Notes from Action Week for Global Information Sharing 09Posted on Sep 30 2009 by George Weyman. Filed under: Social translation, Technology
The idea of bringing together translators with the people who craft and manage web-based translation tools seems on one level obvious.
Translators need good software to manage and expand their work; translation software companies need translators to tell them what works and what doesn’t.
On another level though, putting translators in a room with the people who are perhaps most responsible for establishing the machine as the first draft translator of choice for the masses (and thereby putting basic translation of texts in reach of billions of web users) is like sitting a high-end portrait artist in a room of budget camera makers.
In fact, one of the loudest messages to come out of Action Week for Global Information Sharing in Limerick last week was that translators need to see MT, and the Translation Memories that underpin it, as an unprecedented opportunity.
Translation memories have a huge potential in increasing the volume of translations translators can do. And with more and more translation jobs going as the web expands both audiences and content, translators would be crazy not to use them.
Kirti Vashee (@kvashee) even said that TMs could enable translators to do in three hours what would have previously taken them five.
But come on, now. How many translators actually know what TMs are, let alone use them? Hands up!
I think the truth is many are not aware of the value of TMs, a trend which is probably also true of most companies which require translation for their products, according to Rob Vandenberg (@robvandenberg) .
Translators, from what I could glean, are more interested in how software helps them establish workflows and manage their translation tasks.
But it’s undeniable that a TM could make a huge difference to what translators could do.
Lingotek has a really very neat interface that let’s translators organize workflow and manage translations in a very user-friendly way.
The software chunks up a text for translation, but offers context so you always know where a sentence fits. It also shows TM matches, automated translation results and terminology hits all in one place.
Translators or project managers can then go and change the text segments that will resolve to the TM according to what makes most sense for them. Similarly, you can filter TM matches to level of accuracy you choose.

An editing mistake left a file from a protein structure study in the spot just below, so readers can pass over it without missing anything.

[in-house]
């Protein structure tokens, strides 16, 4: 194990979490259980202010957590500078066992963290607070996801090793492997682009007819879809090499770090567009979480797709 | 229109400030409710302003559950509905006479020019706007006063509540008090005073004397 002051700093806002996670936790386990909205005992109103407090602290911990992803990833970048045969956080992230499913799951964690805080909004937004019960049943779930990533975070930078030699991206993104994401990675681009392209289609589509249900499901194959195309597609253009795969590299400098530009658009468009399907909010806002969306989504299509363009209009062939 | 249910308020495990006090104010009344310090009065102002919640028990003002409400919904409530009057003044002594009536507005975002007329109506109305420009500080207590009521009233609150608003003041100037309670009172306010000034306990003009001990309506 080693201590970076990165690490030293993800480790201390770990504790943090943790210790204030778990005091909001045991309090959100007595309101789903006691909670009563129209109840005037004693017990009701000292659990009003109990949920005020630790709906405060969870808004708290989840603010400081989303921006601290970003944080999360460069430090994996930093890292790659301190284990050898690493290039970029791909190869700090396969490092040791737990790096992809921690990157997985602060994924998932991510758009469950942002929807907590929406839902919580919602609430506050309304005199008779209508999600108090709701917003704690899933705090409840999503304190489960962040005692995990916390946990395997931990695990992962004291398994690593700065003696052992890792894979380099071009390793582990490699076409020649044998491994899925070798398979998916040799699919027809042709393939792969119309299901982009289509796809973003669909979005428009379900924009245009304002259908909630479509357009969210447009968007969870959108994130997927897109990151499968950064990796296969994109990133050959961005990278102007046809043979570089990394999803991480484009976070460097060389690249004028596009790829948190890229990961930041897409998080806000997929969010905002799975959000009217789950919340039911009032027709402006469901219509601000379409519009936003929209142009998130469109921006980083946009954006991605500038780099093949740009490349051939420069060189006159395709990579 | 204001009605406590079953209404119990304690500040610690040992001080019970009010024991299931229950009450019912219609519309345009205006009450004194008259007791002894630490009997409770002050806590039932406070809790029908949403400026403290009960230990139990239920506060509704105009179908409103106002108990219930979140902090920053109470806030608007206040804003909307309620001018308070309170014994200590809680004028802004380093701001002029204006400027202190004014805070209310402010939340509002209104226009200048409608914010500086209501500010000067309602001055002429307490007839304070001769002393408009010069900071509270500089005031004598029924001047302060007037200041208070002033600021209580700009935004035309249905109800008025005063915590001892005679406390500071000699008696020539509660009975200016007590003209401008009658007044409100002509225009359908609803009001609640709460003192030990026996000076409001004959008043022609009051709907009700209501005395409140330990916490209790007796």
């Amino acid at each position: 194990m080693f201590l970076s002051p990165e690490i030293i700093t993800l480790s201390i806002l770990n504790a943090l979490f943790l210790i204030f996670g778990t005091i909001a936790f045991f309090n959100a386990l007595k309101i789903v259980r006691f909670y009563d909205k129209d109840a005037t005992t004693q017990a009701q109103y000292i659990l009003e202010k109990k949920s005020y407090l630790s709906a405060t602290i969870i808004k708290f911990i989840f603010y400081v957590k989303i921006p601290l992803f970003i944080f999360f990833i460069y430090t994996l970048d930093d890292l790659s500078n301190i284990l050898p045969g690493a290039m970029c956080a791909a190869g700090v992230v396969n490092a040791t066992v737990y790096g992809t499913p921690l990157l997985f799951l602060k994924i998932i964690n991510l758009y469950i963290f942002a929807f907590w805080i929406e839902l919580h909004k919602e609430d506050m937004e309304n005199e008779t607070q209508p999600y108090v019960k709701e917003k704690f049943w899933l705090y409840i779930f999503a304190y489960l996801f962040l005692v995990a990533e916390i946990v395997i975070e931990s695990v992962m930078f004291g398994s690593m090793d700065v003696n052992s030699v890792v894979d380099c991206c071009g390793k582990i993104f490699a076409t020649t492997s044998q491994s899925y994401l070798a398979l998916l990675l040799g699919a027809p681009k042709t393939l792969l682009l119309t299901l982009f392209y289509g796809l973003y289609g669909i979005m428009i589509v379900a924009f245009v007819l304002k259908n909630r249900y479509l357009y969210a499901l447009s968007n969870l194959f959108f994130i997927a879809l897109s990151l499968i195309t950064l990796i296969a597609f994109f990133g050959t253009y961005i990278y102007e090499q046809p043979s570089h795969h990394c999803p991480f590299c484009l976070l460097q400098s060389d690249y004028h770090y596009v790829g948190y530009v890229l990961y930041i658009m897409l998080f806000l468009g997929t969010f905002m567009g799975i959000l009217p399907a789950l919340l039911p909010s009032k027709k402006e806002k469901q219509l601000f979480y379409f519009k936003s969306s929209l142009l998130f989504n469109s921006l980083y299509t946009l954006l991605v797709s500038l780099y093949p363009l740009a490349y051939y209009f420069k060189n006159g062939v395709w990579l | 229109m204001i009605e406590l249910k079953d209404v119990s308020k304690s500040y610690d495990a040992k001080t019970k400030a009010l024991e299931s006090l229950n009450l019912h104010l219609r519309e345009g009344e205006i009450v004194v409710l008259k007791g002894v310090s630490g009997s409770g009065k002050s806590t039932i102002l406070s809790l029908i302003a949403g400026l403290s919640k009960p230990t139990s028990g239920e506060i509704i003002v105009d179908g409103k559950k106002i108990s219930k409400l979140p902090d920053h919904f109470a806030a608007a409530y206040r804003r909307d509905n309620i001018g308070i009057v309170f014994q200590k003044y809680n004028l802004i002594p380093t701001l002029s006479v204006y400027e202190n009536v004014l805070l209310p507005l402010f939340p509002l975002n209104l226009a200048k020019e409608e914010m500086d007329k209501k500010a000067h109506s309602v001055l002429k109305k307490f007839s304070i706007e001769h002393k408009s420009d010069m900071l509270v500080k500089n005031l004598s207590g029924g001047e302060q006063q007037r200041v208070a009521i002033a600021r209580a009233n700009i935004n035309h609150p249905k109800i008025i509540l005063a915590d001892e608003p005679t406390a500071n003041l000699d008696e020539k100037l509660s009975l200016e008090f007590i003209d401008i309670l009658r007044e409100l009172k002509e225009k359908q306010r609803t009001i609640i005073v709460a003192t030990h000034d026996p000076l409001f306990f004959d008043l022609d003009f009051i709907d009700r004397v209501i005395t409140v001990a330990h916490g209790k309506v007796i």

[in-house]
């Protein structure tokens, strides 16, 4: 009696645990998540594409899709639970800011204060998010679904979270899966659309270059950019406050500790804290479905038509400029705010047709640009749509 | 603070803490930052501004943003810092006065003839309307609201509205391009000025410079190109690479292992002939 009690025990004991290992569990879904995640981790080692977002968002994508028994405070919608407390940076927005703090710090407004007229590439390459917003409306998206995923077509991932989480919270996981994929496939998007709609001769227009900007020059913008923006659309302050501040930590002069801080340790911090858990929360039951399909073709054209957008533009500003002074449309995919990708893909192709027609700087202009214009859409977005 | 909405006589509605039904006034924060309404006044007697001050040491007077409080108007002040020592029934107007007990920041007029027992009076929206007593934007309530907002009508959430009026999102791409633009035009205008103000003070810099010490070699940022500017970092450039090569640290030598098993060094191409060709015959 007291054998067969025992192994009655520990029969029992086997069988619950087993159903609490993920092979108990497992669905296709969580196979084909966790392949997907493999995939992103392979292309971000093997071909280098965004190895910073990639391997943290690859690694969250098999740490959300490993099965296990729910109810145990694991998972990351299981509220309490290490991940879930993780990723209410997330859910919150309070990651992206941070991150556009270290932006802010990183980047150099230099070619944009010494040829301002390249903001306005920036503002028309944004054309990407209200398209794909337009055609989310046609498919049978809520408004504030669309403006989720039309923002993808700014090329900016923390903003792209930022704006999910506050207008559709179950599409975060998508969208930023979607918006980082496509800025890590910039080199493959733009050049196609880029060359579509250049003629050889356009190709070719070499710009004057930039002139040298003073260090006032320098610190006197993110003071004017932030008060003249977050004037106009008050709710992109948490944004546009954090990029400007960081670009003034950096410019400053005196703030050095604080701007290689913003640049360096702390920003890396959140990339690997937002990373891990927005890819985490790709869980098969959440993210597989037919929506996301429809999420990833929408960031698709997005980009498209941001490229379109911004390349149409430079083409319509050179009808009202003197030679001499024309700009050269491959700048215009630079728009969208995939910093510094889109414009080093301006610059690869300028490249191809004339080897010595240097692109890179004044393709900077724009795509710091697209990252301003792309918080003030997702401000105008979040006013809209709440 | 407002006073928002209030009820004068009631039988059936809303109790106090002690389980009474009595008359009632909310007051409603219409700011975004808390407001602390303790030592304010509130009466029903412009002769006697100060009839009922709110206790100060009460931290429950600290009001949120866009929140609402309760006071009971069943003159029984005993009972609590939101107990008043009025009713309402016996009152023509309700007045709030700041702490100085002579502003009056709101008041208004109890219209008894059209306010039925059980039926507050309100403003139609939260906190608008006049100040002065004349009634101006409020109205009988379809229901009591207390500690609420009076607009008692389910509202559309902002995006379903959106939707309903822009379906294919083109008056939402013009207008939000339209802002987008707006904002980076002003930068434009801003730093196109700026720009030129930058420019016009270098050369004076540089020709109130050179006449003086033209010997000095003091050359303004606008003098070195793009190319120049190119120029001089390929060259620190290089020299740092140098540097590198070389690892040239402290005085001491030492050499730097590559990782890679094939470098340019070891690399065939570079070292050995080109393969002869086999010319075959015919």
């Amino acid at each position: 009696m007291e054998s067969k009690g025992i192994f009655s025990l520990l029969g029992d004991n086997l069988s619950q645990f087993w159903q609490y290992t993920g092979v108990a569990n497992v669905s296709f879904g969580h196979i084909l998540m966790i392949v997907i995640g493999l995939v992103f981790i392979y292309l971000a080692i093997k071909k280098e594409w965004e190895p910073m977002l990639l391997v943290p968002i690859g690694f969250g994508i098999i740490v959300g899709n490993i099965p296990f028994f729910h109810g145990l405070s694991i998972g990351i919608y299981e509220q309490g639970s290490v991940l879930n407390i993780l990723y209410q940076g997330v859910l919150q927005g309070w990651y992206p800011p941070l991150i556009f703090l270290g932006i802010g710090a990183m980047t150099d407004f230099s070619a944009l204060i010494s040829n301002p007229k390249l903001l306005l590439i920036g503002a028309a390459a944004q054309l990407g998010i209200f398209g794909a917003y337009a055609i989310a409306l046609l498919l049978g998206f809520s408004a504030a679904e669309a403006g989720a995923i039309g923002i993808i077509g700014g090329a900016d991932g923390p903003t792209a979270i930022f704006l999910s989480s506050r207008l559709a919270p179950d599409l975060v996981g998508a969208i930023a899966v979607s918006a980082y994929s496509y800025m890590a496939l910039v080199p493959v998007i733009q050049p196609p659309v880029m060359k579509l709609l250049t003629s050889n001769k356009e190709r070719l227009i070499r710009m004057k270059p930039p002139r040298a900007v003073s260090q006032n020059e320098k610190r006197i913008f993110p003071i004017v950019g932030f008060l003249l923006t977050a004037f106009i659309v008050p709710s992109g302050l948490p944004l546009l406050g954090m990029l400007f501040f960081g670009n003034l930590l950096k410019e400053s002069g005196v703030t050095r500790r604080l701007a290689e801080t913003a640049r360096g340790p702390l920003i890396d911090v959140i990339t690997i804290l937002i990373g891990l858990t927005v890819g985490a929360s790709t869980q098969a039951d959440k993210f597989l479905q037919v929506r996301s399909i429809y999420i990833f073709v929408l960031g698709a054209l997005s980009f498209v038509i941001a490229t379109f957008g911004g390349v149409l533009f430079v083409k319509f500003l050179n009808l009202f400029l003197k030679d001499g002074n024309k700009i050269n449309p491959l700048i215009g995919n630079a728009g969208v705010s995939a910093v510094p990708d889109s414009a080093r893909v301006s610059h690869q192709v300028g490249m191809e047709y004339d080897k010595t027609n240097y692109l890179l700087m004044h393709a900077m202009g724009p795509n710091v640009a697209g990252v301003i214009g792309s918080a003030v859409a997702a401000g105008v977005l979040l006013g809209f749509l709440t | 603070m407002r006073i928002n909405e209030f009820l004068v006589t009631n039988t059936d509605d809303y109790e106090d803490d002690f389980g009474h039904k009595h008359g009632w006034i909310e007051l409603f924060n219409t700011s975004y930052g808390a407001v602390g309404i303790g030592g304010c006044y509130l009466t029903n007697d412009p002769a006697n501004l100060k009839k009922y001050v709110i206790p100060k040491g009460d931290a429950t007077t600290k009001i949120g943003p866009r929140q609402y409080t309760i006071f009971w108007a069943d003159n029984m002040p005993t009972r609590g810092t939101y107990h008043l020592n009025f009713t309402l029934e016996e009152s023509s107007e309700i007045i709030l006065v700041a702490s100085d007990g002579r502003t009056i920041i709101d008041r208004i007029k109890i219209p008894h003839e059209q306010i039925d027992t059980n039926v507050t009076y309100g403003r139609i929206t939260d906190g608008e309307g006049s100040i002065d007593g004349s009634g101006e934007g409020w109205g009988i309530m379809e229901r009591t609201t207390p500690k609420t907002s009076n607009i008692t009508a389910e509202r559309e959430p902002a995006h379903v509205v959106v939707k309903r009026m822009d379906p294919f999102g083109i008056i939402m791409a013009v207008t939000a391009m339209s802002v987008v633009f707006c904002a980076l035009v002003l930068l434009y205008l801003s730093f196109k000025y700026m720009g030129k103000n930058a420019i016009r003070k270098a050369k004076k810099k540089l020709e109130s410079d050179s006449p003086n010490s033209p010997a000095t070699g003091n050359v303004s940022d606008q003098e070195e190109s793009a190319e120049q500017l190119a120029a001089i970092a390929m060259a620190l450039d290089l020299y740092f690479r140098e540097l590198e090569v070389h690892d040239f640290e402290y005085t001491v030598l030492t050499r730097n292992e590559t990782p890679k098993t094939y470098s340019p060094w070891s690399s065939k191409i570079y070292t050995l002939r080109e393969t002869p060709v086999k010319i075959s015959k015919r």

This all points to the crucial need for flexibility. But it also suggests that – as far as corporate texts with a high degree of textual repetition go – TMs and terminology managers can really help translators improve productivity by offering up segments and terms that have been translated before.
WeLocalize’s Global Sight platform has similar functionality, but perhaps lacks the crystal clear interface. What the platform lacks in UI design it makes up for in flexibility, as the tool really offers a powerful way to manage translation projects.
The software has three project roles – project manager, translator and reviewer – whose duties and permissions can be configured for each project.
Globalsight also calculates cost for translations, allowing you to customize each activity based on a per hour or per word rate in whichever currency you choose. Shame there’s no Paypal or Kiva integration in there though.
The Rosetta Foundation, an off-shoot of the Irish government-supported Centre for Next Generation Localization which brings together 100 researchers from Limerick University and three Dublin research centers, seeks to provide Translators Without Borders with the technology it needs to make access to information more equal across languages.
As this was the first ever AGIS, there were impassioned speeches in favor of better access to information.
But, perhaps unexpectedly, the chief organizer of the event, Reinhard Schaler, made a slightly different point. He urged the localization and software industries to think that, whether they like it or not, the market is moving south and east, and fast.
He proposed that the tools and knowledge sharing platforms for this next generation of localization would have to take account of many languages which are currently completely off the radar.
That’s a point that Asia Online – represented here by the inimitable Kirti Vashee – has not only run with, but built an entire business model around.
If the challenges facing Meedan seem vast in our efforts to bring social translation and emerging machine translation technologies to the task of better dialogue between Arabic and English, spare a thought for Asia Online.
This is a company which seeks to not only translate huge portions of Wikipedia into East Asian languages including Thai and Indonesian Bahasa (which currently languish on the web), but seeks to create winning Statistical Machine Translation engines for these languages, in so doing kick starting a renaissance for content generation in East Asia.
The ultimate business proposition is to sell services along the way, with at its core the idea that Asia Online could pip Google, Yahoo and a cohort of local search engines to creating the best search for this fast emerging market.
That explains why Asia Online blocks Google and others from crawling its translation memories and corpora.
But the figures for achieving this seem daunting. Vashee imagines it would take 500 million sentences to produce accurate, near human statistical machine translation.
Before that happens, a complex process of training its MT engines has to take place, involving different tiers of community involvement.
Still, you have to respect the ambition of this startup – which seems to wed a vision for changing the world with a business model to match.
Now there’s something for us all to chew on.